Recreational fishing in Spain: First national estimates of fisher population size, fishing activity and fisher social profile

Gordoa, AnaDedeu, Arnau L.Boada, Jordi . Fisheries Research 211 : 1-12 (2019)  DIGITAL CSIC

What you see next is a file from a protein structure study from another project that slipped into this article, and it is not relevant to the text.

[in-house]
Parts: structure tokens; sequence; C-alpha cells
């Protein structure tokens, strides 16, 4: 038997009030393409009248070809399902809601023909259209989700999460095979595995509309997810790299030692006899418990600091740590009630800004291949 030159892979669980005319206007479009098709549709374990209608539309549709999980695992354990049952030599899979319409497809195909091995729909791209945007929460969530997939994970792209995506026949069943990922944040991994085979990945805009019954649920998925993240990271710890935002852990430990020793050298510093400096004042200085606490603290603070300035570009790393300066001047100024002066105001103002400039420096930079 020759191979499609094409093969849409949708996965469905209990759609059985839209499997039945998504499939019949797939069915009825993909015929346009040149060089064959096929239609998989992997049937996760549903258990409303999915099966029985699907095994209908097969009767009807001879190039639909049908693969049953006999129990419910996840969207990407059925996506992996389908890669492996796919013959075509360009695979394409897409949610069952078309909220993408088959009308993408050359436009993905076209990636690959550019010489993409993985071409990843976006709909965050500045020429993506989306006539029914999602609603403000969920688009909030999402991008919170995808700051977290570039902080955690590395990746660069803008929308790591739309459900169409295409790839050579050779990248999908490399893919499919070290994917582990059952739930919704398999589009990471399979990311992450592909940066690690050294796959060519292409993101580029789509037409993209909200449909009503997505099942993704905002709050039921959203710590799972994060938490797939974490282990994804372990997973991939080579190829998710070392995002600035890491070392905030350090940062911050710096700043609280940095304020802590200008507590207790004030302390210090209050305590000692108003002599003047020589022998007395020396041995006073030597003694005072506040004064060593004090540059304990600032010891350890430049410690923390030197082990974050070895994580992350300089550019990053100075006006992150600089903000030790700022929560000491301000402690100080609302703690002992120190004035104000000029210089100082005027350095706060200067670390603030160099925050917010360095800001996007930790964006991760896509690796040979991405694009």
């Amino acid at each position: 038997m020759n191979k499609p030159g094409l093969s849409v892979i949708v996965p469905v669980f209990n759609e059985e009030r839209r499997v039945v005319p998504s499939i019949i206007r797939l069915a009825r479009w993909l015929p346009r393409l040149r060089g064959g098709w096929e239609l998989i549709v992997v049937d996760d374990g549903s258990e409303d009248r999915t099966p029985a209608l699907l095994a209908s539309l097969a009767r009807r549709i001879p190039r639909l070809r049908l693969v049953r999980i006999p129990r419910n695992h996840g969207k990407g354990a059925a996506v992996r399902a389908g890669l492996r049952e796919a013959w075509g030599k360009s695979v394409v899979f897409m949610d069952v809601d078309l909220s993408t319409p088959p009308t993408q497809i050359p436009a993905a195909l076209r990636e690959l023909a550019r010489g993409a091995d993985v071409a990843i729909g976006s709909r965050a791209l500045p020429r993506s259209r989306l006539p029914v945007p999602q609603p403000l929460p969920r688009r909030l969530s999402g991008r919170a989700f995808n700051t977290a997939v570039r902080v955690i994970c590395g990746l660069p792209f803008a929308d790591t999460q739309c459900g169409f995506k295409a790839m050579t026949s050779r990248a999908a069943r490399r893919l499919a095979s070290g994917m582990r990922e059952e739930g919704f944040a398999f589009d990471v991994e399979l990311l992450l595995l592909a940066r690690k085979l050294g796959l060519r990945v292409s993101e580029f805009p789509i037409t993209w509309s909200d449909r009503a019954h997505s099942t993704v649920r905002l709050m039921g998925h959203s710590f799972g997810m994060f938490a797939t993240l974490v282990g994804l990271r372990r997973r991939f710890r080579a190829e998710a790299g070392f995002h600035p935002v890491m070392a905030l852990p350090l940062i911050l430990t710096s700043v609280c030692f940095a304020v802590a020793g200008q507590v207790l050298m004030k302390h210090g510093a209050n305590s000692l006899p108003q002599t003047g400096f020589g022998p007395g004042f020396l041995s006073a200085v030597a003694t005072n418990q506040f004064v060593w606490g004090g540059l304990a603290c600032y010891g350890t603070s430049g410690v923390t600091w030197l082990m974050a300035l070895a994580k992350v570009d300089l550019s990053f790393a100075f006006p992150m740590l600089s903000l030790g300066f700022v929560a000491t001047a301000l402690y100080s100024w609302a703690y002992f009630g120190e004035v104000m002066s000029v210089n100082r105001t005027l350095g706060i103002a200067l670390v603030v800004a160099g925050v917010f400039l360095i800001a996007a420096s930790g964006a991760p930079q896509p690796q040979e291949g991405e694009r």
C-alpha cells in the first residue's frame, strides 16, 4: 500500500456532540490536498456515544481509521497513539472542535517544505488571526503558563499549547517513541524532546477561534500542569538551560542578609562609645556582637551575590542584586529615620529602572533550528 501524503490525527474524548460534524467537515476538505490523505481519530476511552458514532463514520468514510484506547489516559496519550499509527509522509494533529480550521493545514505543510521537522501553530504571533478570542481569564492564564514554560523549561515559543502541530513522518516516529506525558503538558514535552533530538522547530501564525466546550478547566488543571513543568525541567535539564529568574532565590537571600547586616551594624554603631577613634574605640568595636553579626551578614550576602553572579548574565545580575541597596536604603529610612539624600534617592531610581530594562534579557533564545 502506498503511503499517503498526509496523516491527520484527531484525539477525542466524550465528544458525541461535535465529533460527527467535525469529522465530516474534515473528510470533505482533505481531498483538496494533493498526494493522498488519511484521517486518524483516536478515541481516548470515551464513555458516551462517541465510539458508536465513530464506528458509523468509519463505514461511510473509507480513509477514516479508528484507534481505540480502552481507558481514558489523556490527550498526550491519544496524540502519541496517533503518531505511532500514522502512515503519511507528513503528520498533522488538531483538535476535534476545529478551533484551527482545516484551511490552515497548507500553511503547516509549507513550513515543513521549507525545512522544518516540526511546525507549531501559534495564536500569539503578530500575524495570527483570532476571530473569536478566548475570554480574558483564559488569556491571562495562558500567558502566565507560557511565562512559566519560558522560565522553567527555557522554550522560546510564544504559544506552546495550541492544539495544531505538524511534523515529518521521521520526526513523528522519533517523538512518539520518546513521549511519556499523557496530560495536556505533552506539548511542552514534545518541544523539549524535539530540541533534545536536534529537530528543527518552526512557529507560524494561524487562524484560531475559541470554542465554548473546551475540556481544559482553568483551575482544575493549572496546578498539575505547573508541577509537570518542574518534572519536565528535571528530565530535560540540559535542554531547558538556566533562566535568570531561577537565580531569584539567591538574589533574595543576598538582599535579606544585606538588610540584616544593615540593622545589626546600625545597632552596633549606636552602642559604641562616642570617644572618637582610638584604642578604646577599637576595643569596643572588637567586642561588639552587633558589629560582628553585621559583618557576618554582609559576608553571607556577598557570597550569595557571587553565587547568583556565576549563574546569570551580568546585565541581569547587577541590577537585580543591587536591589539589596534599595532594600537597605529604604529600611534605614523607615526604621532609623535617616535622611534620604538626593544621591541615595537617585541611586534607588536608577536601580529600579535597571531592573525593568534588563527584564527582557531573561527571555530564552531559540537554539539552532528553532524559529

This study represents the first nationwide assessment of marine recreational fishing in Spain. A new cost-effective approach was used to collect fisher’s information: an online application adapted to different platforms was kept operative from February 2016 to February 2017. Commercial and non-commercial dissemination campaigns represented substantial differences in their success rate and cost-effectiveness. In this study, fisher’s population size, profile and fishing activity were analysed for shore fishing, boat fishing and spearfishing independently in each of Spain’s Autonomous Communities (AC). The official recreational fishing population according to the license registries reported by the AC is of 871,533 fishers, but this study reveals that around 5% of fishers are unlicensed. The most popular modality was shore fishing (83.6% to 67% of recreational fishers) followed by boat-fishing (11% and 31%) and spearfishing (1.2% to 4.9%). The mean age varied significantly between modalities: 36 years for spearfishing, 41 years for shore fishing and 45 years for boat fishing. The education level of spear-fishers and boat-fishers were both higher than that of shore-fishers, which had the highest levels of unemployment. Fisher satisfaction levels of the activity and the catch were high for every modality and AC. Interestingly, a 94% of our respondents declared that their catch was for household consumption. Catch rates differed significantly between fishing modalities: shore fishing had the lowest catch rates (1.17 kg d−1s.e. 0.028), followed by spearfishing (2.02 kg d−1 s.e. 0.044) and boat fishing (2.91 kg d−1 s.e. 0.78). Estimates of annual fishing days (shore fishing 60.6 d y−1 s.e. 0.67; boat fishing 57.1 d y−1 s.e. 0.092; spearfishing 51.5 d y−1 s.e. 0.71) did not differ from those of previously published studies using onsite surveys in the same regions, despite the fact that our sample could be potentially over-representing avid fishers. The implications of misestimating annual effort and its importance on MRF impact are also discussed.